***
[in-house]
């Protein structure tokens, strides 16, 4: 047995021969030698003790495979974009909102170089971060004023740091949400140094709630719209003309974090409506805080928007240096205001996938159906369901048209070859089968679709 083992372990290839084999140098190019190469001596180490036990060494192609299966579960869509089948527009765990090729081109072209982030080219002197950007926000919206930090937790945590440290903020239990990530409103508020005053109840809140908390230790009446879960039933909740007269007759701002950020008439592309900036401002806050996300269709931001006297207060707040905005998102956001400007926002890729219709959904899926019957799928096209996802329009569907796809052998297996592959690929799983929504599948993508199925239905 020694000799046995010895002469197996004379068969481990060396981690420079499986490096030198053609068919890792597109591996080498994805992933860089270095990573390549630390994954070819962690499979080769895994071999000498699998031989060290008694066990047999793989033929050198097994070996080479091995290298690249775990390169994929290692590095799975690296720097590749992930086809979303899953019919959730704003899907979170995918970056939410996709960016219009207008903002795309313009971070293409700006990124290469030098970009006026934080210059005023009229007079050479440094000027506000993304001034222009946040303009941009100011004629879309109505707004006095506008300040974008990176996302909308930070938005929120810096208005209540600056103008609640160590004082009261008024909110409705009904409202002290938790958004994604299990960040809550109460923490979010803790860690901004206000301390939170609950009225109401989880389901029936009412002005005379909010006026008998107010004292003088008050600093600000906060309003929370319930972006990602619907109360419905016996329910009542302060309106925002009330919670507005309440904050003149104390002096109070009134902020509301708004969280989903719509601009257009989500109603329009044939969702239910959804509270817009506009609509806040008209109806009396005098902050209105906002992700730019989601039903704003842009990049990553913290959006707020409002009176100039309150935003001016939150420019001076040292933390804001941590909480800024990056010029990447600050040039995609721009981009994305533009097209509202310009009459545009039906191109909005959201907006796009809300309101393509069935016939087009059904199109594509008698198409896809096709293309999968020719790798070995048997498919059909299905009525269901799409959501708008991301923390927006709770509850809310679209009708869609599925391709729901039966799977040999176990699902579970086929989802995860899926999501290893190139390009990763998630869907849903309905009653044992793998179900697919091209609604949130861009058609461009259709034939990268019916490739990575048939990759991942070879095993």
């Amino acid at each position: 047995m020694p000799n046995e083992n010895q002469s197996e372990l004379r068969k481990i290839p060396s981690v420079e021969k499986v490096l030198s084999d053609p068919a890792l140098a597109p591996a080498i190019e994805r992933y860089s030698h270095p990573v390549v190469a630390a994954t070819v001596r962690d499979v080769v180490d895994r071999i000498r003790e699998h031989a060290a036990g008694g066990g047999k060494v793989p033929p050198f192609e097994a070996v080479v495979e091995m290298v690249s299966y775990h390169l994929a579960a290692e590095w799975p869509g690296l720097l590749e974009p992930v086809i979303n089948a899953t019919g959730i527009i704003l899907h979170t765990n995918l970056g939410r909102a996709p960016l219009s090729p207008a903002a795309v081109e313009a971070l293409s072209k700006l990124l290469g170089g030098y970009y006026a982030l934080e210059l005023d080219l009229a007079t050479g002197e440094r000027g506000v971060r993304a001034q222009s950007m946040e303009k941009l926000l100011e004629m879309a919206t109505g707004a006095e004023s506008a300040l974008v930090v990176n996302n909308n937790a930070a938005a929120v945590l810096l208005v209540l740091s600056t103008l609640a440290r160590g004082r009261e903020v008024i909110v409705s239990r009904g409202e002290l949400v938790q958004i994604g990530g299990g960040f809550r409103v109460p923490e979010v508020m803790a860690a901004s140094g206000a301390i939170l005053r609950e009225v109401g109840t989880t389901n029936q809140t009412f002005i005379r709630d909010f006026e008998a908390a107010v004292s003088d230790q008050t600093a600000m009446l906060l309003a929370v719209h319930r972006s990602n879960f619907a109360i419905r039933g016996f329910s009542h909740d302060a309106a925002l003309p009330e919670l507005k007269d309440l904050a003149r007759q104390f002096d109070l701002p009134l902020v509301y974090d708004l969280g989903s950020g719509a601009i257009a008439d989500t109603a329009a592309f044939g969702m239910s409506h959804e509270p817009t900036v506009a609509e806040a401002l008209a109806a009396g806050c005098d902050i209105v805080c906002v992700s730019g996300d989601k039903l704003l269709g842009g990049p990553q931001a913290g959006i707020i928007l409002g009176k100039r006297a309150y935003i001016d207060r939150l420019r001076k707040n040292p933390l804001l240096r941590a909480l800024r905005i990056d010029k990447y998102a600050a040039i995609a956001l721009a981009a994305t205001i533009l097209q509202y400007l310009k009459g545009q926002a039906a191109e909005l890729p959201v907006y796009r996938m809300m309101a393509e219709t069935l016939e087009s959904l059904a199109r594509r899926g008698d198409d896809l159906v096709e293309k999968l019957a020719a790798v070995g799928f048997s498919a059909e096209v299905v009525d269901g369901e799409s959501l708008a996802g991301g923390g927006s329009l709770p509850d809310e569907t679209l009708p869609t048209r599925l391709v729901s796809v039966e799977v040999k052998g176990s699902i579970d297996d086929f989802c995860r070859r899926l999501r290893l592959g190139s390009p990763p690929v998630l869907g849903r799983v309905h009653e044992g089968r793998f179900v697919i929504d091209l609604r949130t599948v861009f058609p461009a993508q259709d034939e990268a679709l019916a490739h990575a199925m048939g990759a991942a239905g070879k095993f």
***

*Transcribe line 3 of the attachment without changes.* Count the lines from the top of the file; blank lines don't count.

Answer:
């Amino acid at each position: 047995m020694p000799n046995e083992n010895q002469s197996e372990l004379r068969k481990i290839p060396s981690v420079e021969k499986v490096l030198s084999d053609p068919a890792l140098a597109p591996a080498i190019e994805r992933y860089s030698h270095p990573v390549v190469a630390a994954t070819v001596r962690d499979v080769v180490d895994r071999i000498r003790e699998h031989a060290a036990g008694g066990g047999k060494v793989p033929p050198f192609e097994a070996v080479v495979e091995m290298v690249s299966y775990h390169l994929a579960a290692e590095w799975p869509g690296l720097l590749e974009p992930v086809i979303n089948a899953t019919g959730i527009i704003l899907h979170t765990n995918l970056g939410r909102a996709p960016l219009s090729p207008a903002a795309v081109e313009a971070l293409s072209k700006l990124l290469g170089g030098y970009y006026a982030l934080e210059l005023d080219l009229a007079t050479g002197e440094r000027g506000v971060r993304a001034q222009s950007m946040e303009k941009l926000l100011e004629m879309a919206t109505g707004a006095e004023s506008a300040l974008v930090v990176n996302n909308n937790a930070a938005a929120v945590l810096l208005v209540l740091s600056t103008l609640a440290r160590g004082r009261e903020v008024i909110v409705s239990r009904g409202e002290l949400v938790q958004i994604g990530g299990g960040f809550r409103v109460p923490e979010v508020m803790a860690a901004s140094g206000a301390i939170l005053r609950e009225v109401g109840t989880t389901n029936q809140t009412f002005i005379r709630d909010f006026e008998a908390a107010v004292s003088d230790q008050t600093a600000m009446l906060l309003a929370v719209h319930r972006s990602n879960f619907a109360i419905r039933g016996f329910s009542h909740d302060a309106a925002l003309p009330e919670l507005k007269d309440l904050a003149r007759q104390f002096d109070l701002p009134l902020v509301y974090d708004l969280g989903s950020g719509a601009i257009a008439d989500t109603a329009a592309f044939g969702m239910s409506h959804e509270p817009t900036v506009a609509e806040a401002l008209a109806a009396g806050c005098d902050i209105v805080c906002v992700s730019g996300d989601k039903l704003l269709g842009g990049p990553q931001a913290g959006i707020i928007l409002g009176k100039r006297a309150y935003i001016d207060r939150l420019r001076k707040n040292p933390l804001l240096r941590a909480l800024r905005i990056d010029k990447y998102a600050a040039i995609a956001l721009a981009a994305t205001i533009l097209q509202y400007l310009k009459g545009q926002a039906a191109e909005l890729p959201v907006y796009r996938m809300m309101a393509e219709t069935l016939e087009s959904l059904a199109r594509r899926g008698d198409d896809l159906v096709e293309k999968l019957a020719a790798v070995g799928f048997s498919a059909e096209v299905v009525d269901g369901e799409s959501l708008a996802g991301g923390g927006s329009l709770p509850d809310e569907t679209l009708p869609t048209r599925l391709v729901s796809v039966e799977v040999k052998g176990s699902i579970d297996d086929f989802c995860r070859r899926l999501r290893l592959g190139s390009p990763p690929v998630l869907g849903r799983v309905h009653e044992g089968r793998f179900v697919i929504d091209l609604r949130t599948v861009f058609p461009a993508q259709d034939e990268a679709l019916a490739h990575a199925m048939g990759a991942a239905g070879k095993f």